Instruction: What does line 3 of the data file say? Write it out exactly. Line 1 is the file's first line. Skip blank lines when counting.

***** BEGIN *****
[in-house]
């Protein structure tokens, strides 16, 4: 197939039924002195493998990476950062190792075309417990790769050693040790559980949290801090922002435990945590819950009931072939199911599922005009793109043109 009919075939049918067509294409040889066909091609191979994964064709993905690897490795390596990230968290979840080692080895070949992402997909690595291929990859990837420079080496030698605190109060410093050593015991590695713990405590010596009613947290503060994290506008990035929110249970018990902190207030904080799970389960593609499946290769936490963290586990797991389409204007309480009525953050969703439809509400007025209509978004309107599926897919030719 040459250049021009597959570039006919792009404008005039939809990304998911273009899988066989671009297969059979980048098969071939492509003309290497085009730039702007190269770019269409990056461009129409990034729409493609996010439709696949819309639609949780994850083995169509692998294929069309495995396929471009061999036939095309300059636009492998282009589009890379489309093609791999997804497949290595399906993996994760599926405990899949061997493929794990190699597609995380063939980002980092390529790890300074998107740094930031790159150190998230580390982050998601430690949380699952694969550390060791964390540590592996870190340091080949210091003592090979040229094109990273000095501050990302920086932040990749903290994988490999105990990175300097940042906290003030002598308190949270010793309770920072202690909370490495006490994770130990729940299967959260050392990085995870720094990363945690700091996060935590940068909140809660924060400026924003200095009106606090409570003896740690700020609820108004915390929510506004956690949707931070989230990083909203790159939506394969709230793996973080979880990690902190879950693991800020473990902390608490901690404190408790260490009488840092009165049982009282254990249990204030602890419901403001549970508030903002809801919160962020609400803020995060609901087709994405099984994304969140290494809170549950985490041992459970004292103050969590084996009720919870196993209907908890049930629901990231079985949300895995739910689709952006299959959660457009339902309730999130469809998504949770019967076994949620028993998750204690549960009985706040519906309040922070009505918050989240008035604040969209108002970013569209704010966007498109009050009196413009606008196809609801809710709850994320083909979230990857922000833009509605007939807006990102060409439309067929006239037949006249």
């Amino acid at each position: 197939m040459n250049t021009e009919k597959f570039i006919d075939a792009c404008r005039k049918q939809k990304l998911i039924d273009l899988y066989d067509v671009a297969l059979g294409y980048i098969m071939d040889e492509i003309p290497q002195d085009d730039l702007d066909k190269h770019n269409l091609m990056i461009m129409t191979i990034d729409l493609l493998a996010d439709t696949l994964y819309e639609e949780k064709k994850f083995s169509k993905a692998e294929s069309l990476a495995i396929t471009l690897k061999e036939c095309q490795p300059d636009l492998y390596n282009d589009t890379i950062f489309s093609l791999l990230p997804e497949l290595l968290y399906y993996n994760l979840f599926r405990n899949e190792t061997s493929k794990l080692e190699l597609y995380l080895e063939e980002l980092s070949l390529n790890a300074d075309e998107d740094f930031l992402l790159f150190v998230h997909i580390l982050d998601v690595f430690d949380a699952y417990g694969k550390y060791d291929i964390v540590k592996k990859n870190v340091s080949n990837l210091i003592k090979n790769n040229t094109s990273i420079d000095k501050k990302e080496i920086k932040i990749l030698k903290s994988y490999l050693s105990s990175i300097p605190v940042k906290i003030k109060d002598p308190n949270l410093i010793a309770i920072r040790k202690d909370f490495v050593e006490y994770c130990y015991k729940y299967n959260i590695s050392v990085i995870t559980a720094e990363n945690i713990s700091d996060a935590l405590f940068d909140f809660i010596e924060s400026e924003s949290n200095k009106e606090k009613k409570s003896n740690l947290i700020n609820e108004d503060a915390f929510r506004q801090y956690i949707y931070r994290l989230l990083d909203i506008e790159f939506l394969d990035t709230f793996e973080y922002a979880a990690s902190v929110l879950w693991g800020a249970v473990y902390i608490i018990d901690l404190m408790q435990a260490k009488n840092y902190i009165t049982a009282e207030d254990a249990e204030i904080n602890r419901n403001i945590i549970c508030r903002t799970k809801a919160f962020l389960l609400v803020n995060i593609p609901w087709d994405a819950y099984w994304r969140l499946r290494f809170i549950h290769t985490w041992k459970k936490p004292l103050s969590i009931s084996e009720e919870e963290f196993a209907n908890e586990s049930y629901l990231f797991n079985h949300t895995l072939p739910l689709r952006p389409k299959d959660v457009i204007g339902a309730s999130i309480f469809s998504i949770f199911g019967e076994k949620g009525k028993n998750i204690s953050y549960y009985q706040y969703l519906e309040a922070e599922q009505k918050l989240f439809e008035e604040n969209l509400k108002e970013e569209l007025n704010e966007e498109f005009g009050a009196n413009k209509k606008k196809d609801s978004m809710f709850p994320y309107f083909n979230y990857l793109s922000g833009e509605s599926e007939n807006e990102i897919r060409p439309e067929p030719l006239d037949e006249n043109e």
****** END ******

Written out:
């Amino acid at each position: 197939m040459n250049t021009e009919k597959f570039i006919d075939a792009c404008r005039k049918q939809k990304l998911i039924d273009l899988y066989d067509v671009a297969l059979g294409y980048i098969m071939d040889e492509i003309p290497q002195d085009d730039l702007d066909k190269h770019n269409l091609m990056i461009m129409t191979i990034d729409l493609l493998a996010d439709t696949l994964y819309e639609e949780k064709k994850f083995s169509k993905a692998e294929s069309l990476a495995i396929t471009l690897k061999e036939c095309q490795p300059d636009l492998y390596n282009d589009t890379i950062f489309s093609l791999l990230p997804e497949l290595l968290y399906y993996n994760l979840f599926r405990n899949e190792t061997s493929k794990l080692e190699l597609y995380l080895e063939e980002l980092s070949l390529n790890a300074d075309e998107d740094f930031l992402l790159f150190v998230h997909i580390l982050d998601v690595f430690d949380a699952y417990g694969k550390y060791d291929i964390v540590k592996k990859n870190v340091s080949n990837l210091i003592k090979n790769n040229t094109s990273i420079d000095k501050k990302e080496i920086k932040i990749l030698k903290s994988y490999l050693s105990s990175i300097p605190v940042k906290i003030k109060d002598p308190n949270l410093i010793a309770i920072r040790k202690d909370f490495v050593e006490y994770c130990y015991k729940y299967n959260i590695s050392v990085i995870t559980a720094e990363n945690i713990s700091d996060a935590l405590f940068d909140f809660i010596e924060s400026e924003s949290n200095k009106e606090k009613k409570s003896n740690l947290i700020n609820e108004d503060a915390f929510r506004q801090y956690i949707y931070r994290l989230l990083d909203i506008e790159f939506l394969d990035t709230f793996e973080y922002a979880a990690s902190v929110l879950w693991g800020a249970v473990y902390i608490i018990d901690l404190m408790q435990a260490k009488n840092y902190i009165t049982a009282e207030d254990a249990e204030i904080n602890r419901n403001i945590i549970c508030r903002t799970k809801a919160f962020l389960l609400v803020n995060i593609p609901w087709d994405a819950y099984w994304r969140l499946r290494f809170i549950h290769t985490w041992k459970k936490p004292l103050s969590i009931s084996e009720e919870e963290f196993a209907n908890e586990s049930y629901l990231f797991n079985h949300t895995l072939p739910l689709r952006p389409k299959d959660v457009i204007g339902a309730s999130i309480f469809s998504i949770f199911g019967e076994k949620g009525k028993n998750i204690s953050y549960y009985q706040y969703l519906e309040a922070e599922q009505k918050l989240f439809e008035e604040n969209l509400k108002e970013e569209l007025n704010e966007e498109f005009g009050a009196n413009k209509k606008k196809d609801s978004m809710f709850p994320y309107f083909n979230y990857l793109s922000g833009e509605s599926e007939n807006e990102i897919r060409p439309e067929p030719l006239d037949e006249n043109e």